h1. Starting a Clojure Desktop Application
We’re starting up our first desktop application in Clojure. We’re a heavy vim and ruby shop. We’ve done several desktop applications in “JRuby”:https://spin.atomicobject.com/2008/07/02/rolling-a-jruby-desktop-application/. This is the first time we’ve tackled swing UIs and GUI testing in Clojure. It’s still early in the process, but here’s what we’ve found so far.
For Swing, we’re using “seesaw”:https://github.com/daveray/seesaw. It provides Clojure bindings to standard Swing widgets and MigLayout, which was all I set out looking for. What really impressed me, however, was its CSS “selector”:http://daveray.github.com/seesaw/seesaw.core-api.html#seesaw.core/select engine, allowing you to query a frame for particular widgets for event subscription or manipulation. It also offers an impressive “data binding”:http://daveray.github.com/seesaw/seesaw.bind-api.html mechanism similar to UNIX pipes, complete with transformations and @tee@.
We’re using Brian Marick’s “Midje”:https://github.com/marick/Midje for unit testing and “fest”:http://code.google.com/p/fest/ to automate system tests.
“Leiningen”:https://github.com/technomancy/leiningen manages our dependencies and packages our jars. We’ve found it helpful to “set up a local maven repository”:http://www.pgrs.net/2011/10/30/using-local-jars-with-leiningen/ in our vendor directory for a couple of cases where we needed a jar that was neither in the main maven repository nor clojars.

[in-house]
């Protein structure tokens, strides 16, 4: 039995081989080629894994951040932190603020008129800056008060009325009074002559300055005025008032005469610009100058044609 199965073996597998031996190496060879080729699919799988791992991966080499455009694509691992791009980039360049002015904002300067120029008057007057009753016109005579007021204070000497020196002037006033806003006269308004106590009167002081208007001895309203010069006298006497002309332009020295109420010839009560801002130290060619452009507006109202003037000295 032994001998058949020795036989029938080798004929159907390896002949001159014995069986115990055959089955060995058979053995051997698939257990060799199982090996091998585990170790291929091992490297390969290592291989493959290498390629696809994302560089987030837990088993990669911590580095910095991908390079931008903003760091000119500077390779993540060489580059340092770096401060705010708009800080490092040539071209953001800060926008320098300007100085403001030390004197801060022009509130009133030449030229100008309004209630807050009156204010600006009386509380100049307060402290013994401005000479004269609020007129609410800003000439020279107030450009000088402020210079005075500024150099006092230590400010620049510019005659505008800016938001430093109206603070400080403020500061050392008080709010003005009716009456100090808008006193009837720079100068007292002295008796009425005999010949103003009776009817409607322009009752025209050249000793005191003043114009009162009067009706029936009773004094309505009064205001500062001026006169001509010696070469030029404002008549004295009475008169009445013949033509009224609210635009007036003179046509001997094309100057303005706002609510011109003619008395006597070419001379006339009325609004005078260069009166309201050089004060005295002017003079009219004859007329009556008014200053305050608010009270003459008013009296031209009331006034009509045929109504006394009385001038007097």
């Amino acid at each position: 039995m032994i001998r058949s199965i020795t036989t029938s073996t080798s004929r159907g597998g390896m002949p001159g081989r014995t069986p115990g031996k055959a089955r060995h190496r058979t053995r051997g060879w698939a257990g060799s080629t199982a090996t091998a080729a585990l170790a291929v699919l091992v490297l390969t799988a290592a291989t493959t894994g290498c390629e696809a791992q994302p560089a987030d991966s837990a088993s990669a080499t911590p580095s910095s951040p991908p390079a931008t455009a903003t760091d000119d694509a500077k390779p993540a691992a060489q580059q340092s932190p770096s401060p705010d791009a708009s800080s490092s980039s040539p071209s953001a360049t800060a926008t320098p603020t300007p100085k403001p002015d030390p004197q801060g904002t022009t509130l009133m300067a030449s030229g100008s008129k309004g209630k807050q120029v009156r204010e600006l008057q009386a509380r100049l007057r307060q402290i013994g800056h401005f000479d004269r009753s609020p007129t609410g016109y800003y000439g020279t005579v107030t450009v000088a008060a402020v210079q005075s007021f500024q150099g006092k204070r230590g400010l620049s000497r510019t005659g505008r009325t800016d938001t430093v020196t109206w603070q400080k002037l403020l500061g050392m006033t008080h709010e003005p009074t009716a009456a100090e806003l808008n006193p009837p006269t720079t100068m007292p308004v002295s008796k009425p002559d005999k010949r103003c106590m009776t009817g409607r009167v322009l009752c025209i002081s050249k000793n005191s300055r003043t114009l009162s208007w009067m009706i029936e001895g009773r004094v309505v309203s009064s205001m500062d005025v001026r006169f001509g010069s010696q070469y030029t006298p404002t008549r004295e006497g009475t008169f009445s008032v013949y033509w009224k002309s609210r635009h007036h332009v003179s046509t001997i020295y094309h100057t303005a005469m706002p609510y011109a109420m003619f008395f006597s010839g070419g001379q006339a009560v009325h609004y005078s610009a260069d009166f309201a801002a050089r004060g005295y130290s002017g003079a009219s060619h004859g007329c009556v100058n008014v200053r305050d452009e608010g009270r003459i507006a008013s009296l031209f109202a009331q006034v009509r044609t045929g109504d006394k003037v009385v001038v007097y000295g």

We’re heavy “Vim users”:https://spin.atomicobject.com/2011/08/07/atomic-vim-config/ here at AO, but as fantastic as “VimClojure”:https://bitbucket.org/kotarak/vimclojure/overview is, paredit.vim from “slimv”:http://www.vim.org/scripts/script.php?script_id=2531 just doesn’t compare to “Emacs’ glorious mode”:http://www.emacswiki.org/emacs/ParEdit. I’m pretty incompetent in Emacs, but the “Emacs starter kit”:https://github.com/technomancy/Emacs-starter-kit and a weekend of practice with Emacs and ParEdit has taken the shine off my beloved vim for lisp editing. (It’s actually been a while since I last used Emacs, so I’m sticking with vim in the short term while I ramp back up with Emacs).
h2. State mediation between model and view
So far things are going well with Clojure, but rethinking our approach to structuring GUI applications is definitely a challenge. We normally use “MVP/Presenter First”:https://atomicobject.com/resources/presenter-first when building web applications, but the pattern doesn’t map as easily to Clojure as it does to new object oriented languages. Decoupling domain model and UI with a stateless definition defining communication between the two still seems like a winning combination. We’re using Clojure reference types (refs, atoms, actors) to represent entities in our application domain and using event handlers and data binding with selector-identified Swing widgets. This seems like a workable approach but there are still questions to answer. More to come.